What I've always done... go to bed and wake up the following morning when I need to. I've never had a problem with doing so. You may want to pick another example. And while science may not have discovered a means to avoid getting fired, owning your own business tends to be an easier option. ;)
I know. Atheists generally care if what they believe is true.
Its unfortunate that such care commonly doesn't extend to understanding history ... or for that matter, even have the means to present itself philosophically.
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That it is of no integral consequence to the central claims of christianity.

I think I would agree.

It seems from my studies that the story was put together by borrowing from two different authors of a story each of them found elsewhere.

I have never understood what message was to be found in it and why the story was included in the bible.

Just another turd in the pool that needs to be ignored I guess.

It would seem that Ken Ham considers the Ark somewhat central to christianity given his investment in his Ark.

I think he would reject your opinion on the matter.

I had hoped for something more from you given your interest in history but I thank you for your reply.

As far as christianity goes, the NT would be the best place to start, although to do that you need understand what the OT is about.
So the book itself tells you which parts should be taken literally and which parts are allegory or something else?
So god got it wrong the first time and had to revise his plan? Sort of contradicts the whole omniscient, unchanging spiel doesn't it.
Assuming the whole affair works from some sort of top-down affair that has no need to regard what is beneath it, sure.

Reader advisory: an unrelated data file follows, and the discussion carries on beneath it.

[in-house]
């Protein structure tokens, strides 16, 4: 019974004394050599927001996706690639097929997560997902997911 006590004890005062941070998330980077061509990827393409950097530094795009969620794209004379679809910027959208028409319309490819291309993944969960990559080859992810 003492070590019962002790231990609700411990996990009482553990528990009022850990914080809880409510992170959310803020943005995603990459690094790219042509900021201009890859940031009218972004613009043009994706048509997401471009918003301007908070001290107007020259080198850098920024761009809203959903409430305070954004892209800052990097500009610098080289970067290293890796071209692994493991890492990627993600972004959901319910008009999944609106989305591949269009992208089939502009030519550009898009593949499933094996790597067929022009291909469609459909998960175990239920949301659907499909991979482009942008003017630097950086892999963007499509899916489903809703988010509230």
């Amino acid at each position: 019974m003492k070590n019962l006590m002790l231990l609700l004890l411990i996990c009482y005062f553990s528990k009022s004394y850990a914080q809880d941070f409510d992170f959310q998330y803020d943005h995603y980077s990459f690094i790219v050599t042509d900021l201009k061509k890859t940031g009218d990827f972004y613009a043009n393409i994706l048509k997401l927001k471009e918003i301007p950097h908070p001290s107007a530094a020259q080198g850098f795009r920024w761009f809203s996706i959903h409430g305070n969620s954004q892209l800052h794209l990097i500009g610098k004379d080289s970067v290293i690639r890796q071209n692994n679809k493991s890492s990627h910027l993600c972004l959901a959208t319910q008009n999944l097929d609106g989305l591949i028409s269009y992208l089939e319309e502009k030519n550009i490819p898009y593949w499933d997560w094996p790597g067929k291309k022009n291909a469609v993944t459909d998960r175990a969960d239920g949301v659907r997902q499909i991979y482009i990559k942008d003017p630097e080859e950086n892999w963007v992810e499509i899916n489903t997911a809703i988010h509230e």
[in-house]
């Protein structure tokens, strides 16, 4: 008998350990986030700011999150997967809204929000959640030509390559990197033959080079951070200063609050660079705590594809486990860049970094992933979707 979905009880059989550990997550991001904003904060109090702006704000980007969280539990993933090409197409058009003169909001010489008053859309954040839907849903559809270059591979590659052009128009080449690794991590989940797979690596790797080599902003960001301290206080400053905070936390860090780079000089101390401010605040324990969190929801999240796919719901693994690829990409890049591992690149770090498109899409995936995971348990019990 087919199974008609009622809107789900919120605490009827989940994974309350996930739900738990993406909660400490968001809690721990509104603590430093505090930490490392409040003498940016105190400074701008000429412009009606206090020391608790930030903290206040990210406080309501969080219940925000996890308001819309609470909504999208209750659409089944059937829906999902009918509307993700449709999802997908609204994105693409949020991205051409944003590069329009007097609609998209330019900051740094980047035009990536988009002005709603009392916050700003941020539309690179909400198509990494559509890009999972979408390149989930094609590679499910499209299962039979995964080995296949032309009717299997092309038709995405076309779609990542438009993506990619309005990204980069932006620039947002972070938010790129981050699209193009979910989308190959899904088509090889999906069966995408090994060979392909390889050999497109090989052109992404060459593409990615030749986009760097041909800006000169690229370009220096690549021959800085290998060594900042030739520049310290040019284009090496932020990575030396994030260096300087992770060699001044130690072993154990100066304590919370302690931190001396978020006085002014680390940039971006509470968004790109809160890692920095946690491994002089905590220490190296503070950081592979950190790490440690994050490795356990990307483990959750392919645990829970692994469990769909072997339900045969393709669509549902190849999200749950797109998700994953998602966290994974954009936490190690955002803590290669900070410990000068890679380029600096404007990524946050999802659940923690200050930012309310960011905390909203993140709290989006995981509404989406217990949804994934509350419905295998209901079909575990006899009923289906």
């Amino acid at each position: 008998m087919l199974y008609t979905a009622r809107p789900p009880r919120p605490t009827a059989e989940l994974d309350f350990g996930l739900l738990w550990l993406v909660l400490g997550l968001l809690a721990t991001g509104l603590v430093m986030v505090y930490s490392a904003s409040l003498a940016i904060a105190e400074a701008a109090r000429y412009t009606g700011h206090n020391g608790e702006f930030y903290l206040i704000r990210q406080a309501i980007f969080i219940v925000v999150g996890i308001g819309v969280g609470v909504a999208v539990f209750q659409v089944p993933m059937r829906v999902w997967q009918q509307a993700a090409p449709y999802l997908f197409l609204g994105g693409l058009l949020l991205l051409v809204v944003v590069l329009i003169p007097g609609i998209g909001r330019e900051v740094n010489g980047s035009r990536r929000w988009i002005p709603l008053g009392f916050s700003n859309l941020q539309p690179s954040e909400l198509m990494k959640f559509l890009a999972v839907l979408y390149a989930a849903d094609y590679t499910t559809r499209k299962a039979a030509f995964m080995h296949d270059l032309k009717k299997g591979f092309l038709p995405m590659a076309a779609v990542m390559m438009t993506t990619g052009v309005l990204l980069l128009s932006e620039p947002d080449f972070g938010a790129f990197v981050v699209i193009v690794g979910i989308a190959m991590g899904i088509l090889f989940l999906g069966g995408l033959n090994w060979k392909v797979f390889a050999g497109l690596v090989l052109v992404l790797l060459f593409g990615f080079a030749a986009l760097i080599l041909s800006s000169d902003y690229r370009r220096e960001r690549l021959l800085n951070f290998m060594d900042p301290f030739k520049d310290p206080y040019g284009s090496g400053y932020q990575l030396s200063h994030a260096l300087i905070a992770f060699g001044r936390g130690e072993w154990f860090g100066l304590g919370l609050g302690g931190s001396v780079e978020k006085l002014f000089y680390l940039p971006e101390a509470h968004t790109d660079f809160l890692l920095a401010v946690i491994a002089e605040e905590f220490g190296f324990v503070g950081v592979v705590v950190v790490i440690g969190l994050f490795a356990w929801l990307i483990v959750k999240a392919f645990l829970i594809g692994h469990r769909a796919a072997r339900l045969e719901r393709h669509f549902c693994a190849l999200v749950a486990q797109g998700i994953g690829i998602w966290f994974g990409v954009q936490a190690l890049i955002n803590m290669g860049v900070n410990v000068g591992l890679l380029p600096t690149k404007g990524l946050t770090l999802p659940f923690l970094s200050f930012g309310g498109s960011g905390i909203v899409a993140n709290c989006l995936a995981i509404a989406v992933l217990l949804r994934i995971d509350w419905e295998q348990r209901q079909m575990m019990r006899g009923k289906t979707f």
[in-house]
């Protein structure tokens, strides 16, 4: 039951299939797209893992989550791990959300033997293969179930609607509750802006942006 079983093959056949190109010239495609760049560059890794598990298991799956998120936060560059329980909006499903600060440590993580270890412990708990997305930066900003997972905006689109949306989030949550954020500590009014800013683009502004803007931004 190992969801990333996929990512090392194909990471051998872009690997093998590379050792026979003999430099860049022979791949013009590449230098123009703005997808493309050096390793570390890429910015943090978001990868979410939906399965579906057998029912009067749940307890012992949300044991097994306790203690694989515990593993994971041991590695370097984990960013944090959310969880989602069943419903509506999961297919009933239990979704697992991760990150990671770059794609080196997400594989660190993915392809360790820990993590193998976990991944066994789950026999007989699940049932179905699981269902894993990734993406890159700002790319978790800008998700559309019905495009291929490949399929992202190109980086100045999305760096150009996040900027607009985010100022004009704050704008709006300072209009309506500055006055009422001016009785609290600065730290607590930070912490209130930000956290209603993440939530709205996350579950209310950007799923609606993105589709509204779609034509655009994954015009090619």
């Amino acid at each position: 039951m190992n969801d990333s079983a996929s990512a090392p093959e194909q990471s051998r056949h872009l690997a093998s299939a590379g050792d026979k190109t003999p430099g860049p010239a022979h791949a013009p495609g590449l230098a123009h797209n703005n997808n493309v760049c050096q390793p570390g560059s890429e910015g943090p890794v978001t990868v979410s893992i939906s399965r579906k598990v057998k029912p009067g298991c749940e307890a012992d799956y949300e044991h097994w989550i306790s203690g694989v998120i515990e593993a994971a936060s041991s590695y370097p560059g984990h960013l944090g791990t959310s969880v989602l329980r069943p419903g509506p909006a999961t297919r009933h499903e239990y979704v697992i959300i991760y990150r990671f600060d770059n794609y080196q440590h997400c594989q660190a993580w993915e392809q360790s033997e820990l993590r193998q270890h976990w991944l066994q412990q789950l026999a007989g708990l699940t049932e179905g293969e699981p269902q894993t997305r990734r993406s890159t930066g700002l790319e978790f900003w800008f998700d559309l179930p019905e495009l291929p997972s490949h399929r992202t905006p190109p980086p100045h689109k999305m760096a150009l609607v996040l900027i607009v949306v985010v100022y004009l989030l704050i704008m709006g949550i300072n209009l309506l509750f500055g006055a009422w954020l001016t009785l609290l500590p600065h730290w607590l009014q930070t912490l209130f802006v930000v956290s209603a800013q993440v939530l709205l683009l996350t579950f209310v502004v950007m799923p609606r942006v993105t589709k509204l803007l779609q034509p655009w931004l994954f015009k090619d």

I think I would agree.
It seems from my studies that the story was put together by borrowing from two different authors of a story each of them found elsewhere.
Well, a grand total of eight that the Church believes for the New Testament; a more likely number is 14 or 15. The Old Testament, of course, has a much larger number.

Take the very first book of the Bible and look at Genesis 1 vs Genesis 2. Two different authors, two different names for God, two different (incompatible) creation stories.
I have never understood what message was to be found in it and why the story was included in the bible.
That's the beauty of the Bible. Want to find messages of love and compassion? They are there aplenty. Want to find a command to kill all the gays, or keep immigrants behind a wall? If you look hard enough, you can find that too.
That's the beauty of the Bible. Want to find messages of love and compassion? They are there aplenty. Want to find a command to kill all the gays, or keep immigrants behind a wall? If you look hard enough, you can find that too.

Yes indeed.

I was only referring to the flood re authors and you certainly nailed it and extended the proposition.

Does this suggest many Gods were guiding authors?.....given the inconsistencies it would seem highly probable...but wait it all made up by humans and so we can understand why it suffers errors and inconsistency because clearly even if there is a God he she they it "is" would have done better.

I was going to say the Ark / Flood story is the biggest turd in the pool but as I started to make a list you notice there are quiet a few big ones.